A new report – A Guide to Cyber Risk: Managing the Impact of Increasing Interconnectivity – reveals that cyber crime costs the world $445 billion annually, with the top ten economies accounting for more than 50% of the costs. Since 2005 there have been 5,029 reported data breach incidents in the US alone, and at least 200 breaches in Europe involving 227 million records.
It is estimated that the average cost of a data breach is $3.8 million, which is up from $3.3 million a year earlier.
Cyber risks are underestimated
Published by Allianz Global Corporate & Specialty (AGCS), the report warns that “cyber risk is the risk most underestimated by businesses” and asserts that “everyone is a target”.
73% of respondents who took part in an Allianz Risk Barometer 2015 believe that underestimation of cyber risks is preventing companies from being better prepared for them. Other hindrances include budget constraints (59%), failure to analyze the problem (54%), IT infrastructure that is too sensitive for major changes (30%) and failure to identify the right personnel (10%).
The US shows higher levels of awareness of cyber risk due to having tougher legislation than other countries. The majority of US states require companies to notify individuals of a breach. Europe is heading in the same direction, with the European Union (EU) currently reviewing its data protection law and planning to introduce more stringent rules in terms of data breaches.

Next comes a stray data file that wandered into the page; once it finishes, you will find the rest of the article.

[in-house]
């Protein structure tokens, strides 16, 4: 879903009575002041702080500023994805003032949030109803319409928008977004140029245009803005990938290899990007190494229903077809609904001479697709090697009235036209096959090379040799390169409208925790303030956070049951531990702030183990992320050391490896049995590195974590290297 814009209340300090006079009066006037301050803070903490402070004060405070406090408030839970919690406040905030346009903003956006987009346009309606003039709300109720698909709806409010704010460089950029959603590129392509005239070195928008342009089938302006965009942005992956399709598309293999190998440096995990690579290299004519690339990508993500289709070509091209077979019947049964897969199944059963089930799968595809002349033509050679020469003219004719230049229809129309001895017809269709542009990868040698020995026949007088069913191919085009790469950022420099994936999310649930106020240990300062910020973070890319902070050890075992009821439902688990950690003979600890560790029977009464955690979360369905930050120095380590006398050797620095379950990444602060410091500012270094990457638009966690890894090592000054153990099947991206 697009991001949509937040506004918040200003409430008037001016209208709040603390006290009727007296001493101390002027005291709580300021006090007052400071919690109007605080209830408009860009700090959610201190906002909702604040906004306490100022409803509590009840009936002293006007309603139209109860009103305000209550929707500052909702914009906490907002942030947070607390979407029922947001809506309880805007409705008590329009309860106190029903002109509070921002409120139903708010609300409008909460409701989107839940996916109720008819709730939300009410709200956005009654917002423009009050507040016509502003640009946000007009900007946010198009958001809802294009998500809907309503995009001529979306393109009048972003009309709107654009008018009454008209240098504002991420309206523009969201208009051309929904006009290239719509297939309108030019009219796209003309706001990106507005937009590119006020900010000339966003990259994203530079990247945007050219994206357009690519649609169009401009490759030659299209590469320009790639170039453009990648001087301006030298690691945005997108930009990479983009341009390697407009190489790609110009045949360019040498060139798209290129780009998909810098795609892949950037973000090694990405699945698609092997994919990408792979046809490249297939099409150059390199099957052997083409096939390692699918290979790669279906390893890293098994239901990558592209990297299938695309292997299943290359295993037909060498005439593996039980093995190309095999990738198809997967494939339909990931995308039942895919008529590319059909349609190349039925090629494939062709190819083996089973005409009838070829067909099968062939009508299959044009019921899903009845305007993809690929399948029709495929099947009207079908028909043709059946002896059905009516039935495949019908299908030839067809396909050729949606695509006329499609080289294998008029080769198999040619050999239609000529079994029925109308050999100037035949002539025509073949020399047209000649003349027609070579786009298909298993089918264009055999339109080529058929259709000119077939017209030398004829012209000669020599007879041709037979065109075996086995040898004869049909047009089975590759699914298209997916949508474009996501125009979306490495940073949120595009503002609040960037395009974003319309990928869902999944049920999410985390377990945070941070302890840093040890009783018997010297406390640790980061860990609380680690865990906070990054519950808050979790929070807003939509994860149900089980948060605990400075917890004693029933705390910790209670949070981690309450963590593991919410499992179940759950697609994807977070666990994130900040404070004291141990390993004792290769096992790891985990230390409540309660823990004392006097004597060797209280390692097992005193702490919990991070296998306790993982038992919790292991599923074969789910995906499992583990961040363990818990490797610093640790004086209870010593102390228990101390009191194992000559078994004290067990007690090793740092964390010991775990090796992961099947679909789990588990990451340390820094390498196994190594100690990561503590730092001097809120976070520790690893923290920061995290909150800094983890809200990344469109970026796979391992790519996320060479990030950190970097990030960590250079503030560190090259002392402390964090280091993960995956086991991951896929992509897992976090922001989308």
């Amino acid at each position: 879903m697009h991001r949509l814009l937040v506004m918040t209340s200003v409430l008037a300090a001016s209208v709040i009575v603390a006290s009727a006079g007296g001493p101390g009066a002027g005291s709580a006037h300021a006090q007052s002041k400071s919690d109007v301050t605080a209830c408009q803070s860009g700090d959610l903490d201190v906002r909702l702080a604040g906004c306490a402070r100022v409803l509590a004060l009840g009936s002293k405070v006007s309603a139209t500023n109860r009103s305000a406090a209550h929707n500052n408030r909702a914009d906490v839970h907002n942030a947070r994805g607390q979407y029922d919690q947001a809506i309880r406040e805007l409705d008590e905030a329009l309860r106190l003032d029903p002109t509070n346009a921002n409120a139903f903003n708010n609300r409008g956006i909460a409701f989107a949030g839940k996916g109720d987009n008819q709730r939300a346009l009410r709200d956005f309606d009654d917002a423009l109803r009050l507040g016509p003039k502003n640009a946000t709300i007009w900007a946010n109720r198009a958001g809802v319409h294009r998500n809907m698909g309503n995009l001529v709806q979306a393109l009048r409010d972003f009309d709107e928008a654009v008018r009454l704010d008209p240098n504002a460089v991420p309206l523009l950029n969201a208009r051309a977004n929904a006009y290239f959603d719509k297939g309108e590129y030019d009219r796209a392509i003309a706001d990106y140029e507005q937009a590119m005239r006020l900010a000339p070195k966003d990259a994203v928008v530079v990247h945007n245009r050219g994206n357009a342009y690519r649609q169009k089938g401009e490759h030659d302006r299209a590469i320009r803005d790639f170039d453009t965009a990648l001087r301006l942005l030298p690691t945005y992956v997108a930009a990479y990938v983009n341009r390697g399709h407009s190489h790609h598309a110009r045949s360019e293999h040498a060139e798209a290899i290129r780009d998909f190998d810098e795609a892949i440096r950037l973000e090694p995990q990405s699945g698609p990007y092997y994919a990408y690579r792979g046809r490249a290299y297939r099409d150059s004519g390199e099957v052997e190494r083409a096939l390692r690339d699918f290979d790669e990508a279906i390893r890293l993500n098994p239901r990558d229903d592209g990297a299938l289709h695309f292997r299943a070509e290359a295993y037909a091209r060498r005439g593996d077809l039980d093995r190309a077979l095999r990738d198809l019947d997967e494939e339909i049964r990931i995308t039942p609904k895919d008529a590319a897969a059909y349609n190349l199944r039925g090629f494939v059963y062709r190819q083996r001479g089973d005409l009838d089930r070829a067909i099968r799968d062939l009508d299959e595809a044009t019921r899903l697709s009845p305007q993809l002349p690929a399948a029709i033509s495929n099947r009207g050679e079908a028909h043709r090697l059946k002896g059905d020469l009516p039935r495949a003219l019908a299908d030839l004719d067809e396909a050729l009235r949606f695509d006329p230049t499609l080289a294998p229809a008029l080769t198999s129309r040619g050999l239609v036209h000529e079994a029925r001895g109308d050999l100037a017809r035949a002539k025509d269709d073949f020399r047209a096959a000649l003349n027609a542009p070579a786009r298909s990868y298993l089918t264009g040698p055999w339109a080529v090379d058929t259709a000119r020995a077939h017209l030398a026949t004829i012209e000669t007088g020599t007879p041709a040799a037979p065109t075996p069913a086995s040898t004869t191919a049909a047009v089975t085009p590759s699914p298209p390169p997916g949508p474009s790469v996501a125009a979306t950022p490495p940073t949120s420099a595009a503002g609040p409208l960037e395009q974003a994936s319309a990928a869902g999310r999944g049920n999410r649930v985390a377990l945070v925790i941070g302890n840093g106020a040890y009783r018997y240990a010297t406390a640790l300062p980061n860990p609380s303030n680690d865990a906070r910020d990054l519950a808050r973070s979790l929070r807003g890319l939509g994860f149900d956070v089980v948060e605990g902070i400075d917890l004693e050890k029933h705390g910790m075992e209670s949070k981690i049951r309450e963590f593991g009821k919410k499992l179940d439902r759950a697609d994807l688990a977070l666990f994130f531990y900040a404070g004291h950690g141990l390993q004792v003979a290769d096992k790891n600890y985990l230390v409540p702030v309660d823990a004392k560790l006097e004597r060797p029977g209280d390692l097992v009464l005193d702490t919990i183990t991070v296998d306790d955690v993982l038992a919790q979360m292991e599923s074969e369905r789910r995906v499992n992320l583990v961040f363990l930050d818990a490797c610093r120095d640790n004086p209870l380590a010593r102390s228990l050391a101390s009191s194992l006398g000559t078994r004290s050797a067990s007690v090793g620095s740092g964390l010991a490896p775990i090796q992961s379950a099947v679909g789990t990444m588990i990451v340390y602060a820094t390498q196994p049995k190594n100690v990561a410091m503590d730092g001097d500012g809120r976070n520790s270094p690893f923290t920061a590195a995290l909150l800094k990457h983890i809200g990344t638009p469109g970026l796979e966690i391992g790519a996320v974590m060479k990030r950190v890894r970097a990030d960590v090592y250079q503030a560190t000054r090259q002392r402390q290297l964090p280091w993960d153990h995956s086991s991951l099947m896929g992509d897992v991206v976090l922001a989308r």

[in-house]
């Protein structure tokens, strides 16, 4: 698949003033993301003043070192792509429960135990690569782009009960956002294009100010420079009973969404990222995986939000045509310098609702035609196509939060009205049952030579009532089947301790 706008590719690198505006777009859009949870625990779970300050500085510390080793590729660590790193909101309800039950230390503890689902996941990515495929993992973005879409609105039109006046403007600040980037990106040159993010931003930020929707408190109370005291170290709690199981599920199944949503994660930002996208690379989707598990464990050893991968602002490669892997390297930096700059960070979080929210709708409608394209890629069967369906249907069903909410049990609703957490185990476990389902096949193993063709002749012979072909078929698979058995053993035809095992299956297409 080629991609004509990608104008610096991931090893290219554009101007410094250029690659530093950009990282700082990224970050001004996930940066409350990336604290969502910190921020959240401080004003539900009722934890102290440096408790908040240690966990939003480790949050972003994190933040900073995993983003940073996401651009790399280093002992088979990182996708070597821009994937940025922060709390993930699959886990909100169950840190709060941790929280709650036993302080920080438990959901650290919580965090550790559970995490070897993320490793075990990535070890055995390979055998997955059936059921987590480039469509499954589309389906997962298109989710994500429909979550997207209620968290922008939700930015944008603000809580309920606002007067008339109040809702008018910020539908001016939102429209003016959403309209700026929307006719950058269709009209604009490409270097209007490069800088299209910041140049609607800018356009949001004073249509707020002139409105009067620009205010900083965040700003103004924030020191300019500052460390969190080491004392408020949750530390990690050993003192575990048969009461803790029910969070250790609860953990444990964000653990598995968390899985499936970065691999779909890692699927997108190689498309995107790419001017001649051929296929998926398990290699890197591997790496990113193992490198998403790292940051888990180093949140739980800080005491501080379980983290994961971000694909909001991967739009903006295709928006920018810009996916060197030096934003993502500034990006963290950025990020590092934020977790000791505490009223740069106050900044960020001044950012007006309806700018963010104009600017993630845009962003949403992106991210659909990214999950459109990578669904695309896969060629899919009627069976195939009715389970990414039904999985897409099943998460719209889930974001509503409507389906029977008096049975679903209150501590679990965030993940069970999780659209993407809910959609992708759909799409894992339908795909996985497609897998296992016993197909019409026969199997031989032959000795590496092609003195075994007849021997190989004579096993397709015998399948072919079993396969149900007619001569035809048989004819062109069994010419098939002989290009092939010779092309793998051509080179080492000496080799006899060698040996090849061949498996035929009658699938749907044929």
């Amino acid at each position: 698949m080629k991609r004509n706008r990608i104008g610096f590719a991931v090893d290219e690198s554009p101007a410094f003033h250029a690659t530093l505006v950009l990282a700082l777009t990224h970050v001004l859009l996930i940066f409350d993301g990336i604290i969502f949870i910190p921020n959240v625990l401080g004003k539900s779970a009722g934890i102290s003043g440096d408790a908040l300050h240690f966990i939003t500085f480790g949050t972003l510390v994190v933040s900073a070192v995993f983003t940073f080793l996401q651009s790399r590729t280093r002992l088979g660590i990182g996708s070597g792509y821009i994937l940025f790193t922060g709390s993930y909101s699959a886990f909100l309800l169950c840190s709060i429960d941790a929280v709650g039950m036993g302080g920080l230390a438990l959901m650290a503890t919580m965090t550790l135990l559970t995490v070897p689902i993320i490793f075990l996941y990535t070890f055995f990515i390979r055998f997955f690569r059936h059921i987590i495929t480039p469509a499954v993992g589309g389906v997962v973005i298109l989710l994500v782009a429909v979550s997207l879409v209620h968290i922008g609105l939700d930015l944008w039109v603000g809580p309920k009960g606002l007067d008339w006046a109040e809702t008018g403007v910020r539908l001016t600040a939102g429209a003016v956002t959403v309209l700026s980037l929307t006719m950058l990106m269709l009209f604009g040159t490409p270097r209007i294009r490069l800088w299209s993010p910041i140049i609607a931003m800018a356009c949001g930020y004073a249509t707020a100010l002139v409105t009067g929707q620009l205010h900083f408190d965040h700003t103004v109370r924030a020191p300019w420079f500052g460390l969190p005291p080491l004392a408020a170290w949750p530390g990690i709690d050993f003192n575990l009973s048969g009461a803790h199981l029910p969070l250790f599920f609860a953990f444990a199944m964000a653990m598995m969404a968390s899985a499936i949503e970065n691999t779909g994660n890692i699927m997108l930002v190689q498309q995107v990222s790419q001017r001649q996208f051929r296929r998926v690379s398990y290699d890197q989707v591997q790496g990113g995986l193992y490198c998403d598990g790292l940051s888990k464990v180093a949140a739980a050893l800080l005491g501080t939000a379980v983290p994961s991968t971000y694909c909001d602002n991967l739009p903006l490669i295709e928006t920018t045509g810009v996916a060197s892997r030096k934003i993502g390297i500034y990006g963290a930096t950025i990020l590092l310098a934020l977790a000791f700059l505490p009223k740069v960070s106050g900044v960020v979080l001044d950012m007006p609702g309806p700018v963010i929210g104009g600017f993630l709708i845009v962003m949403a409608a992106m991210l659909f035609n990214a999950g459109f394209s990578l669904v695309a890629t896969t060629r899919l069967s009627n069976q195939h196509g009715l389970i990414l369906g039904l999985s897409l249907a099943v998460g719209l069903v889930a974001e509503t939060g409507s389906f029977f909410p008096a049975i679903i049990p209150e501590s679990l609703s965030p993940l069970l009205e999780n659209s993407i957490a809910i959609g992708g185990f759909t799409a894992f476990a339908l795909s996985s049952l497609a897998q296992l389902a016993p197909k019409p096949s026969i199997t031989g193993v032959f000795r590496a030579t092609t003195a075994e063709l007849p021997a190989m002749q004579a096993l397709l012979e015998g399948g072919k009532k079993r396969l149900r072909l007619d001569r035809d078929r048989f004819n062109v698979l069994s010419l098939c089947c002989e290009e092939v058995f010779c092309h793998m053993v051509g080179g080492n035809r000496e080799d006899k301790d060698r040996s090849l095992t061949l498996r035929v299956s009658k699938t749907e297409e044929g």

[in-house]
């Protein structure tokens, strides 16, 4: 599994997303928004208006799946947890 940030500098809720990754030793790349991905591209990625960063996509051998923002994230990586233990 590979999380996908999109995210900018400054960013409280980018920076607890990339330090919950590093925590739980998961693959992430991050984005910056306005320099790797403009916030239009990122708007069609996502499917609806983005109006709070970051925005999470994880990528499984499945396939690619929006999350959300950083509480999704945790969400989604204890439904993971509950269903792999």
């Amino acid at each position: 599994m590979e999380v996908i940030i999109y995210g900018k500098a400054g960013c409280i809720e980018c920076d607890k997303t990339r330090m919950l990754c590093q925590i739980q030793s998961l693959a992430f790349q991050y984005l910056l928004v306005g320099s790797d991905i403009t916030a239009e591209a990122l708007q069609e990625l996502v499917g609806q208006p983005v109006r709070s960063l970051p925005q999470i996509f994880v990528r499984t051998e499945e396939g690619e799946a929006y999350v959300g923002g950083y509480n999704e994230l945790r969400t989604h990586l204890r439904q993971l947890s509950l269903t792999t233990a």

Data shows that cyber attacks are becoming more frequent and sophisticated. The number of detected cyber attacks was up by 48% in 2014 according to the Global State of Information Security Survey 2015.
In order to protect themselves from breaches, businesses should identify key assets at risk and make decisions as to what risks to accept, avoid, mitigate or transfer.
Future cyber risk trends
The AGCS report makes predictions that businesses will be increasingly exposed to risks from the supply chain and that we are yet to witness “a major cyber event of truly catastrophic proportions”.
Jens Krickhahn, practice leader, Cyber & Fidelity at AGCS Financial Lines Central & Eastern Europe, explains:
“Business exchanges with partners are increasingly electronic.
“Even if a company is confident in its own IT controls, it is still exposed to cyber risk through its business partners, contractors and supply chains.”
The Internet of Things (IoT) is seen as one of the biggest factors that will change the face of cyber threats leading to interconnected risks. It will exacerbate vulnerabilities, bringing increasing potential for physical loss and data breaches.
ISO 27001 and cyber risks
Management of information security risks is at the core of the ISO 27001, the international standard that sets out the specifications of an information security management system (ISMS).
ISO 27001 requires compliant organizations to carry out risk assessments based on agreed criteria. The outcome of the risk assessment should enable the business to balance expenditure on controls against the business harm likely to result from security failures.
Download IT Governance’s free green paper, Risk Assessment and ISO 27001, to learn more about managing cyber risks.